The Wall Street Journal reports that demand for thighs and legs is climbing as consumers tire of bland, low-fat breast meat, and TV cooking shows tout dark meat’s richer flavor and softer, moist texture. The country’s growing immigrant population also has added to the growing demand for the more flavorful parts of the chicken.
Last year, a supply glut led to a serious slump in the nation’s poultry industry as prices plummeted, but this year the increase in dark meat sales has helped the industry rebound.
Some grocery chains, like Whole Foods Market, and some major poultry suppliers are even reporting shortages of chicken thighs, the Journal reports.
Bell & Evans, a Pennsylvania poultry producer that raises 50 million birds a year, told the newspaper its sales of dark meat to some grocery chains have surpassed those of white meat.
“Every single day we have shortage of dark meat,” said Scott Sechler, owner of Bell & Evans. “Customers started to realize that if you threw them on the grill, they’re a lot more flavorful” than other cuts.
Tyson Foods, one of the country’s largest chicken producers, also said its boneless, skinless cuts of dark meat are growing. And Mexican fast food chain Chipotle said it’s always used mostly dark meat in its burritos, salads and tacos because the meat is more flavorful.
Consumers looking to cut back on fat in their diet have long been told by dietitians and others to choose boneless, skinless breast meat and avoid the higher-fat dark meat.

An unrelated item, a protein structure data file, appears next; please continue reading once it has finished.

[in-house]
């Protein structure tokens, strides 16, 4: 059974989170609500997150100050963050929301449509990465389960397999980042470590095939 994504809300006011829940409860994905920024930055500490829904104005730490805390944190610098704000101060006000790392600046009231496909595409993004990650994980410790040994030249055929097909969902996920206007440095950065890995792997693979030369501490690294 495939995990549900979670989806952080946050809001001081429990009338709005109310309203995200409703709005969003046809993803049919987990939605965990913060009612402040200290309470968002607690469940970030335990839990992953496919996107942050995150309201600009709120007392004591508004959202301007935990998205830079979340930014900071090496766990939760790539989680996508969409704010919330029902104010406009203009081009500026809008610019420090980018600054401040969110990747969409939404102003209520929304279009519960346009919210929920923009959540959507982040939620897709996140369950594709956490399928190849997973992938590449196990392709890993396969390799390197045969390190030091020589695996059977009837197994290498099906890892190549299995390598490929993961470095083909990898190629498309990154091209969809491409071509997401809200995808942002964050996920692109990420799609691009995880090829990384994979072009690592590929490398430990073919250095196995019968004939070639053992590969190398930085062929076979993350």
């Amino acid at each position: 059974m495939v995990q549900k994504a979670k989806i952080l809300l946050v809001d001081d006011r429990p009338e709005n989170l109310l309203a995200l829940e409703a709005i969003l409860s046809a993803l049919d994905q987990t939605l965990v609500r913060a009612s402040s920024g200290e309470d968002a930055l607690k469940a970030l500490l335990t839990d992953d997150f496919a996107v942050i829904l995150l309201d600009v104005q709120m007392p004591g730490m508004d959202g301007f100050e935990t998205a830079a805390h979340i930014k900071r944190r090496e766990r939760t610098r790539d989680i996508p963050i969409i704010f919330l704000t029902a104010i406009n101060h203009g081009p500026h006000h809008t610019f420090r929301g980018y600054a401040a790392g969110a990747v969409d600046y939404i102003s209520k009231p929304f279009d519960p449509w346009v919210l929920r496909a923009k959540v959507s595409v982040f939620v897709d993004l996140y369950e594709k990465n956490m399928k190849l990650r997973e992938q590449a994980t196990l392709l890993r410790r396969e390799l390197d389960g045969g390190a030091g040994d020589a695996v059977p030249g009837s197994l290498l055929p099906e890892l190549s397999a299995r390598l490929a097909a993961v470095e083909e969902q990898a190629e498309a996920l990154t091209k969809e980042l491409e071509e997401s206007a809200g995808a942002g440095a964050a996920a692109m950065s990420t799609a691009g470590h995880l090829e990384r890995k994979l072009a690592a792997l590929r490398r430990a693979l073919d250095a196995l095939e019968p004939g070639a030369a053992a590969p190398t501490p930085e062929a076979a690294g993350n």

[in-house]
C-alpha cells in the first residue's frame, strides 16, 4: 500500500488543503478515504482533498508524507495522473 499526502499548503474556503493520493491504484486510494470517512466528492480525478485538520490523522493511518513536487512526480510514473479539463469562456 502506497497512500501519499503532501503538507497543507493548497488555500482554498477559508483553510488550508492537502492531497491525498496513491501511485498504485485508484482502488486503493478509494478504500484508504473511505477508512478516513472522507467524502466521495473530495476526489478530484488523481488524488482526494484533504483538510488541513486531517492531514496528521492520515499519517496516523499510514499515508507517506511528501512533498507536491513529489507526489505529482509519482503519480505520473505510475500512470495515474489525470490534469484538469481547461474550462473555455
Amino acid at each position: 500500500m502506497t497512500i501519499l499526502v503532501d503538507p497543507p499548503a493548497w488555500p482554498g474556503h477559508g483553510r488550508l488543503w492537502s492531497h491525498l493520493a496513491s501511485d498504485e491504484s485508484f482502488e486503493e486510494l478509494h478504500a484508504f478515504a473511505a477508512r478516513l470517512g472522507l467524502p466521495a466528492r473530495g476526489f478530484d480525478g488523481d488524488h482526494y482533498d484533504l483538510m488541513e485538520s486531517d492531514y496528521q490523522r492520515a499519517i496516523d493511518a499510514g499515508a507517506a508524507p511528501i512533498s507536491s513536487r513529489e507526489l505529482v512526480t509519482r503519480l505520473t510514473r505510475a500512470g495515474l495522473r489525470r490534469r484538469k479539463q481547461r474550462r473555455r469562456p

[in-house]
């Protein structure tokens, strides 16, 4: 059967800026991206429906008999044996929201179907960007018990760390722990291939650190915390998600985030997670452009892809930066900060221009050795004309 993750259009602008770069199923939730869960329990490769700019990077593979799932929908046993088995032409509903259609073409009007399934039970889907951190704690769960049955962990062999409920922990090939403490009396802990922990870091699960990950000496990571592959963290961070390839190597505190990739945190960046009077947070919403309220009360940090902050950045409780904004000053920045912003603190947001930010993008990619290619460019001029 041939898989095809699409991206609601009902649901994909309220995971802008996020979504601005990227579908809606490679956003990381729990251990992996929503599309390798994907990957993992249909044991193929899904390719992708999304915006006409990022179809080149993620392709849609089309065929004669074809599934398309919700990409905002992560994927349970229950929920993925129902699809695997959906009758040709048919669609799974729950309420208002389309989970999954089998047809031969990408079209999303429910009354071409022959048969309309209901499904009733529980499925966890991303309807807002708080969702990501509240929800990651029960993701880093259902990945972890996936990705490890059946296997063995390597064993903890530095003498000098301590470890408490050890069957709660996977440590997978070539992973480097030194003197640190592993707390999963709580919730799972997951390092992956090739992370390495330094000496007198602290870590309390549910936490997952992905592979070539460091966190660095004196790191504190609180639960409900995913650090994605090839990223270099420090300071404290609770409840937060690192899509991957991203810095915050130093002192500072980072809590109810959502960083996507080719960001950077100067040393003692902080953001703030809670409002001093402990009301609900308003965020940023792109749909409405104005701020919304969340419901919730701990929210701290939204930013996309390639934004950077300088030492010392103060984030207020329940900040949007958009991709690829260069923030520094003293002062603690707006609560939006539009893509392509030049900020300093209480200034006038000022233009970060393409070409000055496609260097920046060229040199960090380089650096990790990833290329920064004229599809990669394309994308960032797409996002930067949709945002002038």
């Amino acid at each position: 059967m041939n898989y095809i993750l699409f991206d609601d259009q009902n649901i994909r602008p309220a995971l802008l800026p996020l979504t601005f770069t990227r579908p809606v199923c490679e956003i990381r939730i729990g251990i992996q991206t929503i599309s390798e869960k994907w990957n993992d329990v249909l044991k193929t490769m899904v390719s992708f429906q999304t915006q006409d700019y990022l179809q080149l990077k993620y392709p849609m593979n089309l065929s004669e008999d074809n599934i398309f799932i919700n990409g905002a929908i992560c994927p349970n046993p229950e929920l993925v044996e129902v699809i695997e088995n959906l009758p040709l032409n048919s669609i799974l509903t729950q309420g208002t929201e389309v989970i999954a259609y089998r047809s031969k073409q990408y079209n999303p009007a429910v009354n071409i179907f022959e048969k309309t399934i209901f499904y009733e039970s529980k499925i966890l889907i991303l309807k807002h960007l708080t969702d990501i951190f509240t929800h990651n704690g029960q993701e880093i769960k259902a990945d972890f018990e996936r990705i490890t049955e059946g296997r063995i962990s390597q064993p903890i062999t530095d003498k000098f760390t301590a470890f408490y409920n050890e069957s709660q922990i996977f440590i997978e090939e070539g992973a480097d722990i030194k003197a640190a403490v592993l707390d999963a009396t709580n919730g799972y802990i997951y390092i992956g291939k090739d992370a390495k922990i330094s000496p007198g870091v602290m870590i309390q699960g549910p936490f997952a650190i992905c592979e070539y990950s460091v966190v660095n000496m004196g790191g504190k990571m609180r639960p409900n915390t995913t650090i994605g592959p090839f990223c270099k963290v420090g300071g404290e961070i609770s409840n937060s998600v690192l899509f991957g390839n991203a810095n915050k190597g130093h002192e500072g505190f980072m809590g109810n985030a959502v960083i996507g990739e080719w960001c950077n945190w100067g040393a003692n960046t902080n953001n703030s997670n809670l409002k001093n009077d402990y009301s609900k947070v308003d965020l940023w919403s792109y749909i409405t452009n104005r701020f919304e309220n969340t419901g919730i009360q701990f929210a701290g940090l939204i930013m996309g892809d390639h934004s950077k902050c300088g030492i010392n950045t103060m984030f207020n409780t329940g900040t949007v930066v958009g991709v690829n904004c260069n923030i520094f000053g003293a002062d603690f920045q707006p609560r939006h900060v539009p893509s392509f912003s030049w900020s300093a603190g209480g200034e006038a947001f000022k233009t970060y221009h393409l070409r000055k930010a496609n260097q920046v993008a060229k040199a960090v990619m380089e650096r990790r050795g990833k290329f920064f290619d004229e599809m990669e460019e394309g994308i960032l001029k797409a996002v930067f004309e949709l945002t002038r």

But is dark meat really that bad for you?
Here’s a dark vs. light comparison for thigh meat and breast meat, according to the U.S. Department of Agriculture’s National Nutrient Database:
3.5 ounces of roasted, skinless breast meat: 165 calories, 3.57 grams of fat
3.5 ounces of roasted skinless thigh meat: 177 calories, 8.27 grams of fat
Not that bad, really, and the flavor boost — and extra moisture — from the slightly higher fat content may make it worthwhile for you.
The photo above is of “Lick Your Fingers” BBQ baked chicken from 1messychef.com.
In other health news:
Anxiety, depression go hand-in-hand with arthritis. Depression or anxiety affect one-third of Americans with arthritis who are aged 45 or older, according to a new study from the Centers for Disease Control and Prevention. The study also found that even though anxiety is nearly twice as common as depression among people with arthritis, doctors tend to focus more on depression in these patients, HealthDay News reports.
Caffeine doesn’t worsen urinary incontinence in women. Reuters reports that women with leaky bladders who also enjoy tea or coffee may not have to worry about the caffeine making their condition worse, a new study suggests. Researchers say a survey of 21,500 women didn’t find a link between women who increased their caffeine consumption and worsening urinary symptoms.
Two types of women benefit from mammograms in their 40s. Researchers have found that two types of women would benefit from regular mammograms in their 40s: those who have very dense breasts, and those who have a close relative — a mother, sister or daughter — who had breast cancer, reports NPR.org. Women in these groups are twice as likely to develop breast cancer as the average woman, the new study indicates.
Photo credit: 1messychef.com